To help stakeholders keep up to date with this fast moving field, new findings across some of the key topics in myopia research since the 2019 digest have been reviewed by experts and summarized as the IMI 2023 digest.23 Consolidation, consensus, and updates on all the latest evidence in the form of these white papers is an important resource for practicing clinicians who may not have the time and resources available to sift through the ever evolving and growing body of evidence to understand how the most recent findings translate to clinical practice and how to implement the most appropriate and effective treatment strategies. 
All IMI articles and associated infographics, freely available at https://myopiainstitute.org/, serve as tools to help with this process. By highlighting gaps in our current knowledge, they also provide a guide for ongoing and future research. World wide web analytics from the IMI online platform show year on year growth in the number of members, increased new and returning visitors, and greater views and downloads of clinical summaries, white papers, and infographics. The referral pathway, or traffic generated from links provided by third parties, has also grown by over 200% in the past year, indicating the increasing value of the website's resources in the wider online discussion of myopia. With clinical summaries translated into 15 languages, the platform strives to maintain a truly global audience, as indicated by increased views and downloads in over 187 different countries. 
By 2050, it is predicted that almost half of the global population will be myopic, with 10% at levels worse than −5.00 diopters24 and hence at greater risk of sight-threatening complications and visual impairment.2527 Every diopter matters28 and hence every clinician should be supported and encouraged to introduce evidence-based myopia management to improve the quality of life and well-being of their patients, their families, communities, and the broader society.13 We commend all those who are striving to make this change and thank all those who have contributed to these efforts. We also invite all who are willing and interested to join the IMI in these efforts.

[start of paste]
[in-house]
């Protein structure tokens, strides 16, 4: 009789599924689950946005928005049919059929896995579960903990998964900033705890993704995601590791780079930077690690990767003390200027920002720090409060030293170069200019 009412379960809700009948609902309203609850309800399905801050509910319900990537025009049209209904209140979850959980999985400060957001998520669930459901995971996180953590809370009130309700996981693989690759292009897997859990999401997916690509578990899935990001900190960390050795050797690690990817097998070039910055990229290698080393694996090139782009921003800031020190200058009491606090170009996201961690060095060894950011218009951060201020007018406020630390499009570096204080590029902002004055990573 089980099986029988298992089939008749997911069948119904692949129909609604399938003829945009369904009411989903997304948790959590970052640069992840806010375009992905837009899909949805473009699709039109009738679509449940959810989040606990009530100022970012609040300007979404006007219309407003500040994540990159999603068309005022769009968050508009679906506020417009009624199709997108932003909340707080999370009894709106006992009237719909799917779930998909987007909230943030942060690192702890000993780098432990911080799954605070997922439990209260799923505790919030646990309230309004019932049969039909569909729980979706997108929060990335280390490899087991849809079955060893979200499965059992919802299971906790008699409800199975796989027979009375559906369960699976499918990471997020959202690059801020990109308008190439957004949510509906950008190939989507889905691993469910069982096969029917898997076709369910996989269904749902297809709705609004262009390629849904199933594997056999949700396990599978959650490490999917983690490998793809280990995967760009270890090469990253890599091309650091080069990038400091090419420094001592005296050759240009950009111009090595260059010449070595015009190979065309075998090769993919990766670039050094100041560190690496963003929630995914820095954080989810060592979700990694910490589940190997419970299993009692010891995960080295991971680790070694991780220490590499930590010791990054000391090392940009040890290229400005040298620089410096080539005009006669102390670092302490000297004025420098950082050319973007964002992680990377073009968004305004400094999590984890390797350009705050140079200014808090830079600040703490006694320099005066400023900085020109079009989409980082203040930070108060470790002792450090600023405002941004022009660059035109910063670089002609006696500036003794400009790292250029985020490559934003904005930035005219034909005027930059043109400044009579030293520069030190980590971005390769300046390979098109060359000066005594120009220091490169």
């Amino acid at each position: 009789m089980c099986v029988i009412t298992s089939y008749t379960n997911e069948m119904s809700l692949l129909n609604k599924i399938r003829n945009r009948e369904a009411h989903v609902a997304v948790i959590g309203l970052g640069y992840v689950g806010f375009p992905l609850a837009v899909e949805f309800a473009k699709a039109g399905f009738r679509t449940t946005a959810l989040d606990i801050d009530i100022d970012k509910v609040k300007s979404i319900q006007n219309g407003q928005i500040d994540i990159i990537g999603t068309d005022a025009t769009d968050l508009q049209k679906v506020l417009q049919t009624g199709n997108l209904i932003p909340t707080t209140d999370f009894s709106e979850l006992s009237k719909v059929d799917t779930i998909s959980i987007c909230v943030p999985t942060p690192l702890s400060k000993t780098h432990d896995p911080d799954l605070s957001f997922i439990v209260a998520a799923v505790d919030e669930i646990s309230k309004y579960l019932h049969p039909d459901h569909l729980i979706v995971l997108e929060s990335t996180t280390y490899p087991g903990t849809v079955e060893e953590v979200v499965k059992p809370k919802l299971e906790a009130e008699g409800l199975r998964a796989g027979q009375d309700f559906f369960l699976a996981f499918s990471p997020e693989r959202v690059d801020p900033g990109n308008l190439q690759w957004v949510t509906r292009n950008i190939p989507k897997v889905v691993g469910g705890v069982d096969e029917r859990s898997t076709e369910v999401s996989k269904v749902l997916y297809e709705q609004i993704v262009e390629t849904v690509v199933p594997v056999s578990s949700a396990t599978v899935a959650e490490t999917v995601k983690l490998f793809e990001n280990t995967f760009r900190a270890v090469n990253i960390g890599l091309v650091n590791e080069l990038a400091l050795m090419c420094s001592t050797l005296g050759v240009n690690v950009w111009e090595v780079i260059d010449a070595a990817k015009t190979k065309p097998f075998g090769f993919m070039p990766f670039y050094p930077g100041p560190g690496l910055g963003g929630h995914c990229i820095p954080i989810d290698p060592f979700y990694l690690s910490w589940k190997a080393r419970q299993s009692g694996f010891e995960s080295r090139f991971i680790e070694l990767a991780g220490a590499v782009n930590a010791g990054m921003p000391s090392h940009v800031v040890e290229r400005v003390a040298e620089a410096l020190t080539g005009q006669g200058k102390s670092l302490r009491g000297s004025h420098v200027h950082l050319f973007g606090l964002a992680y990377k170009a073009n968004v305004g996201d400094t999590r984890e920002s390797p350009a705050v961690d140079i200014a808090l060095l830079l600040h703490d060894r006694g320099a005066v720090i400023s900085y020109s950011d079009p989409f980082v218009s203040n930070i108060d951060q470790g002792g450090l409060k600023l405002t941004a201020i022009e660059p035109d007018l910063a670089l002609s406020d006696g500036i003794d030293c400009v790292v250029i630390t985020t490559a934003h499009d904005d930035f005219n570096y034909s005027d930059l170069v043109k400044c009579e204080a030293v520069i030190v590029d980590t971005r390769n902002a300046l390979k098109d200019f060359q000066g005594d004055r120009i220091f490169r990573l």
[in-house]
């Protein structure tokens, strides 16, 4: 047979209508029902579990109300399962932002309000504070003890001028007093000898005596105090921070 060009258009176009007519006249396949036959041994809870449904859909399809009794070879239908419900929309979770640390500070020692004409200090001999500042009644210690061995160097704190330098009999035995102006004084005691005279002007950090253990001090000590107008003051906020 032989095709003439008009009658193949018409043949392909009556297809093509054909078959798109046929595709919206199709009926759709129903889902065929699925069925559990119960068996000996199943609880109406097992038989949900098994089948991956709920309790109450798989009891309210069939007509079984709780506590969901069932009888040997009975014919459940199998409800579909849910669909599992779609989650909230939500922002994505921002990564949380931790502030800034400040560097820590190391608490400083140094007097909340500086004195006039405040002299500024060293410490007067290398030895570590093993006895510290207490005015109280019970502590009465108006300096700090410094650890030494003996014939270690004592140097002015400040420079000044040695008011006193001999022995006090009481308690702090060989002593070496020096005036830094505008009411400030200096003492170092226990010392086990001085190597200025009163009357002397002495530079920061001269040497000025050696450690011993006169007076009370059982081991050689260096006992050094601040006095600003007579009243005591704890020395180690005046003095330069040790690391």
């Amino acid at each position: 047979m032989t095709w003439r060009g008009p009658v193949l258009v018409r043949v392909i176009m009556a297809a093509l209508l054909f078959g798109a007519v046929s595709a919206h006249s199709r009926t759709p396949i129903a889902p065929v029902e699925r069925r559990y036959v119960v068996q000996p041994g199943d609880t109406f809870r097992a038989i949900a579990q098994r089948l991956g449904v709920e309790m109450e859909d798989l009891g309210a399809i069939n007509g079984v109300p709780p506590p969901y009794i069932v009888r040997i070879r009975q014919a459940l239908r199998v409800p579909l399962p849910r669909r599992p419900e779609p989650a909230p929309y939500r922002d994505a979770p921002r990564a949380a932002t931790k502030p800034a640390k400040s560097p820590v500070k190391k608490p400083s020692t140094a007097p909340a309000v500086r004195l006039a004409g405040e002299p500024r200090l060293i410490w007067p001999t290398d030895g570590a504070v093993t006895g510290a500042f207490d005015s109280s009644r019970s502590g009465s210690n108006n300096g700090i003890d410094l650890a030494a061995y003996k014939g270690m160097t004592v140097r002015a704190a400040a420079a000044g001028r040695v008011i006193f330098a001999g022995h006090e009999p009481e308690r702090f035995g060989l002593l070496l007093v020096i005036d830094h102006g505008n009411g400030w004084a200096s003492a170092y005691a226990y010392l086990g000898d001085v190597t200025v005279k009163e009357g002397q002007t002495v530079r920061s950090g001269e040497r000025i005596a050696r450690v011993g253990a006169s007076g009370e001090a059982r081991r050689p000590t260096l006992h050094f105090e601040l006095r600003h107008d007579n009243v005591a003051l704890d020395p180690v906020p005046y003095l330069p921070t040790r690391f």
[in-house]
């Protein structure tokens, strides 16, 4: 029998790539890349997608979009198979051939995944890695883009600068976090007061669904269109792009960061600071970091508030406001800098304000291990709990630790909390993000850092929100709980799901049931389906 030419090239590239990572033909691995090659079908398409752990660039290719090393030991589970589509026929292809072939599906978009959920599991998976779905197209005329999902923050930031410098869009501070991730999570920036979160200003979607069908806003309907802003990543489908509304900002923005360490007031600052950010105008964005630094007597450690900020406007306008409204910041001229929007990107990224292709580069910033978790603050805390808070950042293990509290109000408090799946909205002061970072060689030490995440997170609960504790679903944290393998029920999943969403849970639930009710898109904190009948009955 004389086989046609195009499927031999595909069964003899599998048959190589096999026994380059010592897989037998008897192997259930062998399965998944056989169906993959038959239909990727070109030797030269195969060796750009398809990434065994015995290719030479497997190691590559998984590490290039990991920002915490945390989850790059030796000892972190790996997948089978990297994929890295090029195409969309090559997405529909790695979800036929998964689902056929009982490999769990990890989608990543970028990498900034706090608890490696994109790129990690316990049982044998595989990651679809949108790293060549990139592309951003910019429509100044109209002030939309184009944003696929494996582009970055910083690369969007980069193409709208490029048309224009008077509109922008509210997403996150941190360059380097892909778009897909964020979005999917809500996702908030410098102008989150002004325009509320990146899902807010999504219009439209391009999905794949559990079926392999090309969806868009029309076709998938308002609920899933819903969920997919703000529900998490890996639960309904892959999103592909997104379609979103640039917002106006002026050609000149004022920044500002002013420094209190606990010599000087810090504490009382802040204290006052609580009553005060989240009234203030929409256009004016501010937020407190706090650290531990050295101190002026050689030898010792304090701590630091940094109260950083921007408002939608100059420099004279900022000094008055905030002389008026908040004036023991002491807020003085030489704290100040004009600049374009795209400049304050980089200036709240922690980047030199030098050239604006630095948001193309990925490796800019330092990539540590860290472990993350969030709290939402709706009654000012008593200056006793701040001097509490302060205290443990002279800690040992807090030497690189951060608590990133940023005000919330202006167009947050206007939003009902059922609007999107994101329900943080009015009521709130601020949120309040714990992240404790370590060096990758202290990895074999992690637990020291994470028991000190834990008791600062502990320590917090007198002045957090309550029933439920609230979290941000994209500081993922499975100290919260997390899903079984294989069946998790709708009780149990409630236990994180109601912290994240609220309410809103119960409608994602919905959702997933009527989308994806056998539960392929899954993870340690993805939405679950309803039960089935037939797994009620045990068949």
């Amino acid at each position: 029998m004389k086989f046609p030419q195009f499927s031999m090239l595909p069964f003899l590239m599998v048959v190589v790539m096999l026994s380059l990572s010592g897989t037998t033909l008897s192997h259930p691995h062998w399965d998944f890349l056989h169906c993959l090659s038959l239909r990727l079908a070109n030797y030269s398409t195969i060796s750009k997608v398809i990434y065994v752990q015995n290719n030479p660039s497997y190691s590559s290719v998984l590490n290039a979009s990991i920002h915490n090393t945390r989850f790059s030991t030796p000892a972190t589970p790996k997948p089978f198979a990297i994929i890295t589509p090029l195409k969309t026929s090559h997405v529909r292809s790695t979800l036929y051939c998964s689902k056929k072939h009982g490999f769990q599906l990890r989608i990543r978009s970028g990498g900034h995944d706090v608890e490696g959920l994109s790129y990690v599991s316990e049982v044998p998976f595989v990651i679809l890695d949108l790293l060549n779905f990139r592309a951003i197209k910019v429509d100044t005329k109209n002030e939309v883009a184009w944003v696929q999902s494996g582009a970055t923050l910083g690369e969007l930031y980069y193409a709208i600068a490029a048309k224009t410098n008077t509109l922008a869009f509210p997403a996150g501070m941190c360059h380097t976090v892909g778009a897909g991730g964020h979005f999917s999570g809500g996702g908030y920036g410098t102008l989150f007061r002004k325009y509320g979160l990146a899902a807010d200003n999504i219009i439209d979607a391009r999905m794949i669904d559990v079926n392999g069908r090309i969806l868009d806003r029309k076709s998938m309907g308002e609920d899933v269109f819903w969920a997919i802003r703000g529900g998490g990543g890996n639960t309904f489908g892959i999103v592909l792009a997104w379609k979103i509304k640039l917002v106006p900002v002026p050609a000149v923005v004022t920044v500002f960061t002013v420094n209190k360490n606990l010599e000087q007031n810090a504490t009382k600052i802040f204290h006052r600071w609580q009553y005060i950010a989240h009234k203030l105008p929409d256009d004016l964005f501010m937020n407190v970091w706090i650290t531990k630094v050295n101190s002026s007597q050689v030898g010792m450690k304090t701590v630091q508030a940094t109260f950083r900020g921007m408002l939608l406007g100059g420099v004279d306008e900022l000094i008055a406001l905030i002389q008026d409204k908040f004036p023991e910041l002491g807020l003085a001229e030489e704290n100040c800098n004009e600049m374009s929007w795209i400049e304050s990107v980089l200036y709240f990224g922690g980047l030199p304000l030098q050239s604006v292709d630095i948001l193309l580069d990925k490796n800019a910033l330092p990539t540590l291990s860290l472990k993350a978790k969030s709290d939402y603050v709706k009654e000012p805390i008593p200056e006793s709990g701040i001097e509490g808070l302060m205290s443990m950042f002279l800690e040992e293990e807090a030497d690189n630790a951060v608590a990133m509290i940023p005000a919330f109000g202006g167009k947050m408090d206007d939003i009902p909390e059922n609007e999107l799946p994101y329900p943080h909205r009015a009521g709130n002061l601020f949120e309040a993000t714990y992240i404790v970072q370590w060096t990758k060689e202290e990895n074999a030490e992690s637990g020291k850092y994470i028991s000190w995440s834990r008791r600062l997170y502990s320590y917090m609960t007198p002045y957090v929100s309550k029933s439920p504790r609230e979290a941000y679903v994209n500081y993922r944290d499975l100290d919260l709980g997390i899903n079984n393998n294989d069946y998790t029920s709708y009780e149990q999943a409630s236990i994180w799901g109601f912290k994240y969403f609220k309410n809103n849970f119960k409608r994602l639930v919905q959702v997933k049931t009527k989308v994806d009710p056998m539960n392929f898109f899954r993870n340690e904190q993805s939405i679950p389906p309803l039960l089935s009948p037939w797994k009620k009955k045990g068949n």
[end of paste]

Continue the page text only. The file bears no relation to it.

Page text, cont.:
Acknowledgments
Supported by the International Myopia Institute. The publication and dissemination costs of the International Myopia Institute reports were supported by donations from the Brien Holden Vision Institute, Carl Zeiss Vision, CooperVision, EssilorLuxottica, Hoya, Thea, Alcon, and Oculus. 
Disclosure: N. Tahhan, None; J.S. Wolffsohn, AOS (C), Aston Vision Sciences (S), Bausch & Lomb (C), Alcon (C, F), Allergan (F), CooperVision (C, F), CSIDryEye (C), DopaVision (C), Eyoto (S), Johnson & Johnson Vision (F), Rayner (F), M2C Pharmaceuticals (C, F), Medmont (C), Novartis (C, F), NuVision (C, F), Santen (C), Scope Ophthalmics (C, F), SightGlass (C, F), Théa (C, F), Topcon (F), The Eye Doctor (F), Wolffsohn Research Limited (S); P. Sankaridurg, EssilorLuxottica (F, R), Shamir (F), CooperVision (F, R), SEED (R), Oculus (F), SightGlass Vision (R), Mark Ennovy (R), Myopia Control - Optical and Pharmaceutical (P), J.B. Jonas, Myopia Control Agent (P); M.A. Bullimore, Alcon Research (C), CooperVision (C), Corneagen (C), EssilorLuxottica (C), Euclid Systems (C), Eyenovia (C), Genentech (C), Johnson & Johnson Surgical (C), Johnson & Johnson Vision (C), Lentechs (C), Novartis (C), Oculus(C), Pentavision (C), Presbia (C), Vyluma (C), Ridgevue Publishing (O), Ridgevue Vision (O); I. Flitcroft, CooperVision (C), EssilorLuxottica (C), Johnson & Johnson Vision (C), Vyluma (C), Thea (C), Ocumetra (O), Myopia control monitoring tools and devices (P); L.A. Ostrin, None; C. Wildsoet, None; S. Resnikoff, None